Department of Pathology and Microbiology, University of Nebraska Medical Center, Omaha, Nebraska, USA

Sponsorship: This work was supported in part by grant CA72781 (R.K.S.) from the National Cancer Institute, National Institutes of Health and the Nebraska Research Initiative Molecular Therapeutics Program (R.K.S.).

Correspondence and requests for reprints to Rakesh K. Singh, Department of Pathology and Microbiology, The University of Nebraska Medical Center, 985845 Nebraska Medical Center, Omaha, NE 68198-5845, USA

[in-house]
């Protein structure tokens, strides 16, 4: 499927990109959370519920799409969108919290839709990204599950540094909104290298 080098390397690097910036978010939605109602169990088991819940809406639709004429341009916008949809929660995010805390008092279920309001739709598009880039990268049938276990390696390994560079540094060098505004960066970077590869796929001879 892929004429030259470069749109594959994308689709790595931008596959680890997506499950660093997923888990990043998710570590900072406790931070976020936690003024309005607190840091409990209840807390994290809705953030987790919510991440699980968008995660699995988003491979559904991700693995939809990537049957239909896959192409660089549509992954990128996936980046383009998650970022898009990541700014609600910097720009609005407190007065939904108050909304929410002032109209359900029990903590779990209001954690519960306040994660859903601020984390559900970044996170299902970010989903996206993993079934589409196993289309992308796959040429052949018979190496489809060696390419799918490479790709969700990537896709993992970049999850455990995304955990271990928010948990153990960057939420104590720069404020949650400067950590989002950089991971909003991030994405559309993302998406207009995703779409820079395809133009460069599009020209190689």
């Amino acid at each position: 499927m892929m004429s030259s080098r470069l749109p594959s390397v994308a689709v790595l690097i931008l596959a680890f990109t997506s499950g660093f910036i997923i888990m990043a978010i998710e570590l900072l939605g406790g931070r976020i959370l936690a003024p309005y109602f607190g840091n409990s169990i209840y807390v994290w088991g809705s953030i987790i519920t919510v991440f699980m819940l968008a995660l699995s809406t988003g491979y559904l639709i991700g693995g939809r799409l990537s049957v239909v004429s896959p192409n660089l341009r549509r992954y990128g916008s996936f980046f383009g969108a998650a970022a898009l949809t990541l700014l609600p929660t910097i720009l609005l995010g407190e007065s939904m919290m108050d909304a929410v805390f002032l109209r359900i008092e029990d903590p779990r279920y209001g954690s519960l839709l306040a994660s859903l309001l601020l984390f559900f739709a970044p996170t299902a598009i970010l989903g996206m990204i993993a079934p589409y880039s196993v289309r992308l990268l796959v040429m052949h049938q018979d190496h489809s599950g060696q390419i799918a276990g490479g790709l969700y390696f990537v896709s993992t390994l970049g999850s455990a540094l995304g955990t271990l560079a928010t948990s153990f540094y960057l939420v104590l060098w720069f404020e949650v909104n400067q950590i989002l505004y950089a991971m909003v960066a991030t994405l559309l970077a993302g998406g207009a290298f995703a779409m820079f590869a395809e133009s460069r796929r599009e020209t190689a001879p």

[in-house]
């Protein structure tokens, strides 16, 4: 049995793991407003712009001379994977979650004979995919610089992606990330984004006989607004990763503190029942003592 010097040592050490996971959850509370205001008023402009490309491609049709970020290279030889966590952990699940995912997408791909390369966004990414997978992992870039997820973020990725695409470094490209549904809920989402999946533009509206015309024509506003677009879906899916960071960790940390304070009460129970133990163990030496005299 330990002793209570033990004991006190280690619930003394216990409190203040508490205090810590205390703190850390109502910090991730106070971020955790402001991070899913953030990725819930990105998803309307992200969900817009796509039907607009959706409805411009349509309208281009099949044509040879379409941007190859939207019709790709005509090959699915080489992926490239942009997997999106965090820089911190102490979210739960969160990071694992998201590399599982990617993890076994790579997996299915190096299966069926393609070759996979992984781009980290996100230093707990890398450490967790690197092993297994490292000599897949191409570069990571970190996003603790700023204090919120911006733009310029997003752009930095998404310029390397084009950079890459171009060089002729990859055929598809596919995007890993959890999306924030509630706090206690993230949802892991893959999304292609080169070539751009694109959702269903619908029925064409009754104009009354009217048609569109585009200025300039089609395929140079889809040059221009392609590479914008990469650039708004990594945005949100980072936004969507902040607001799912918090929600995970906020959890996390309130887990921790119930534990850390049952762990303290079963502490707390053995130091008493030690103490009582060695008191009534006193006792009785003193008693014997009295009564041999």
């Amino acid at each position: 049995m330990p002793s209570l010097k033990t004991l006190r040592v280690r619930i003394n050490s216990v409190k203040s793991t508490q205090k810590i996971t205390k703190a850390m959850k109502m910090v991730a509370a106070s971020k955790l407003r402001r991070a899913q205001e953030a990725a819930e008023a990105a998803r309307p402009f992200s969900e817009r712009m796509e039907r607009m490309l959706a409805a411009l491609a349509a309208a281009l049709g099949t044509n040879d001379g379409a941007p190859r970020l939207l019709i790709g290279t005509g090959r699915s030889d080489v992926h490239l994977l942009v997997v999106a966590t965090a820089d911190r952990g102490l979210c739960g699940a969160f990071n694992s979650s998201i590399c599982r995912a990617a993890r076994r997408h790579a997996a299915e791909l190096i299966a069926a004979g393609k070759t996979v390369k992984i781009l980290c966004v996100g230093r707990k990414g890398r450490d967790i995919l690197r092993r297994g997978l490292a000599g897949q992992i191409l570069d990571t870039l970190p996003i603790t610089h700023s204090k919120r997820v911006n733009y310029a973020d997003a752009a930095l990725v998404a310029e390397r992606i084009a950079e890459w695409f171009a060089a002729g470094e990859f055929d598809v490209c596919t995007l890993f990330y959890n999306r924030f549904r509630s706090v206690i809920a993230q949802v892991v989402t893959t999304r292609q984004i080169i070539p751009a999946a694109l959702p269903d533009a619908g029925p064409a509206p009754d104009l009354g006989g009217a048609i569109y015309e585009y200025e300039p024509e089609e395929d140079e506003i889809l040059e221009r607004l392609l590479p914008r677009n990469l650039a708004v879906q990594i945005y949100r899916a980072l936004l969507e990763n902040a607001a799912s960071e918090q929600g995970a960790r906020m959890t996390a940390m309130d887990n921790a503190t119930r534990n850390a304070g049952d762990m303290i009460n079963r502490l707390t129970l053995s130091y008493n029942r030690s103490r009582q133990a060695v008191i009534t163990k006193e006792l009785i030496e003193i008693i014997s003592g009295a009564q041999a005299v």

Tel: 402 559 9949; fax: 402 559 5551;

e-mail: rsingh@unmc.edu

Received 12 October 2004 Accepted (after revision) 9 May 2005

Back to Top | Article Outline

Introduction

Human malignant melanoma is a highly aggressive form of skin cancer, the incidence of which is increasing at a rate greater than any other type of cancer, and for which there is no effective treatment for advanced disease [1–5]. The pathogenesis and progression of melanoma depend on interactions between tumour cells and stromal cells in the host [6,7]. Tumour-associated macrophages (TAMs) derived from the host are major components of the tumour microenvironment and have been shown to be associated with tumour progression, angiogenesis and metastasis [8–15].